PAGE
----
September 28, 2010

HR policy development, part 3 of 3: attendance and job abandonment under the FMLA and USERRA

Posted in Absenteeism, Employee Handbooks, Family and Medical Leave Act, Job Abandonment, Leaves of Absence, Leaves of Absence, Uniformed Services Employment and Reemployment Rights Act tagged , , , , at 10:55 am by Tom Jacobson

In the first segment of this three-part series, I noted that having and following a well-written sexual harassment policy can help provide an effective defense to sexual harassment claims.  In the second installment, I pointed out how reasonable personnel policies can provide the foundation for defining employment misconduct for the purposes of a Minnesota unemployment claim.  In this final installment, the topic is leaves of absence under the Family and Medical Leave Act (FMLA) and the Uniformed Services Employment and Reemployment Rights Act (USERRA); the case is To v. US Bancorp.

In the To case, US Bank had strict “Reporting Absences” and “Job Abandonment” policies.  The policies required certain call-in procedures and return-to-work documentation.  To missed work for medical reasons and for National Guard service, but he failed to follow the bank’s call-in and reporting procedures, so the bank terminated his employment.

To sued US Bank under the FMLA and USERRA, but the court threw out his case.  With regard to To’s FMLA claims, the court noted that To had not complied with the bank’s policies for reporting absences, and “Employers who enforce such policies by firing employees on FMLA leave for noncompliance do not violate the FMLA.”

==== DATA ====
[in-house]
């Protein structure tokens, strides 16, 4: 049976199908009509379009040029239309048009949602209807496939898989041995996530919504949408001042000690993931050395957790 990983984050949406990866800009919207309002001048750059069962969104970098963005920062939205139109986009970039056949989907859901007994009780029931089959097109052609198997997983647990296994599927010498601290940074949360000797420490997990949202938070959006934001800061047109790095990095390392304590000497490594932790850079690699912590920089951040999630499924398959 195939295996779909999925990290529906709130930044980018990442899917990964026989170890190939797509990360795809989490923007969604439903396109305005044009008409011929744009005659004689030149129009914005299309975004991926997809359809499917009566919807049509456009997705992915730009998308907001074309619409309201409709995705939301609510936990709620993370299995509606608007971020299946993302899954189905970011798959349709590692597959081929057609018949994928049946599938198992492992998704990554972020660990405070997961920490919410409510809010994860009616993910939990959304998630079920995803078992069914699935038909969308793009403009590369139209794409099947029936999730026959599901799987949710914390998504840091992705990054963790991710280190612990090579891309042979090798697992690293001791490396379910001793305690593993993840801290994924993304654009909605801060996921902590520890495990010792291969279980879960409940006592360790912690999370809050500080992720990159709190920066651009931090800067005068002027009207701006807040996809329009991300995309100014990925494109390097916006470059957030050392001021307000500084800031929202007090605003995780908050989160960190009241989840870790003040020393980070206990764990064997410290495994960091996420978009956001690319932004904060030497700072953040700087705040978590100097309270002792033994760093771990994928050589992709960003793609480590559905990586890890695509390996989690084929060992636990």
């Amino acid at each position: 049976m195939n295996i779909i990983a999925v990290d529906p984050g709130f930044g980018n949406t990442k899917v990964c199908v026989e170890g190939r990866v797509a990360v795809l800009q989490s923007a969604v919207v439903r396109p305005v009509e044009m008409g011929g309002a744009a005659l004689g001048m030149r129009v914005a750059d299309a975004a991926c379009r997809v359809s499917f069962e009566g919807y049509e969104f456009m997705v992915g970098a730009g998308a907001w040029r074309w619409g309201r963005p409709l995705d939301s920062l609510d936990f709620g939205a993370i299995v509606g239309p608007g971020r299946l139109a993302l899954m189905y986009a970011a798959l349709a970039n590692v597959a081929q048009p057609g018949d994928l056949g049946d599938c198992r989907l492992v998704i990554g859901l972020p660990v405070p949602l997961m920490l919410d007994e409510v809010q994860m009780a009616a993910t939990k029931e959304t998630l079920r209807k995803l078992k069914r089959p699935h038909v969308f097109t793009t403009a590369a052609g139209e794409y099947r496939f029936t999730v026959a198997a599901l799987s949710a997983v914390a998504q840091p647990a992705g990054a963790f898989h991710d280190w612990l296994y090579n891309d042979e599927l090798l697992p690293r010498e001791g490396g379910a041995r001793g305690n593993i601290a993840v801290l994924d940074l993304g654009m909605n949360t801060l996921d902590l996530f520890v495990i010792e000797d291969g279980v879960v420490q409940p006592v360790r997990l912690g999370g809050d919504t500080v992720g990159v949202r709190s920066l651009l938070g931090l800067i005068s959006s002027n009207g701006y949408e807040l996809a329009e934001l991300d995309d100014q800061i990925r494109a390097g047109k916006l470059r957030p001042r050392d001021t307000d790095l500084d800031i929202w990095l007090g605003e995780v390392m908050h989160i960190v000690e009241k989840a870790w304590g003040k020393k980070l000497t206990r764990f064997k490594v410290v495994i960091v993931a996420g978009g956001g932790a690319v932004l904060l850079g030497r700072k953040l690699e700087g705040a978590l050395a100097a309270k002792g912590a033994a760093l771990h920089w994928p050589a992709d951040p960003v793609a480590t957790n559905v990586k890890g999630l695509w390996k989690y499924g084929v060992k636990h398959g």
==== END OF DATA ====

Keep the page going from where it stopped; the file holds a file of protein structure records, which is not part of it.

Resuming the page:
To’s USERRA claims were based in part on a portion of USERRA which states that reemployed service members “shall not be discharged from such employment, except for cause” for specified periods of time.  After noting that under USERRA, “An employer has just cause to terminate an employee who does not comply with a known company policy,” the court held that To’s failure to follow US Bank’s handbook policies gave US Bank just cause for To’s discharge.

Read together, the To, Gaustad and Cross cases all underscore the importance of developing and applying effective employment policies.  Such policies not only frame the expecations that employers may have for their employees, but they can also provide important defenses to many employment-related claims.  In sum, developing and applying effective employment policies are crucial to business success.

The comments posted in this blog are for general informational purposes only. They are not to be considered as legal advice, and they do not establish an attorney-client relationship. For legal advice regarding your specific situation, please consult your attorney.

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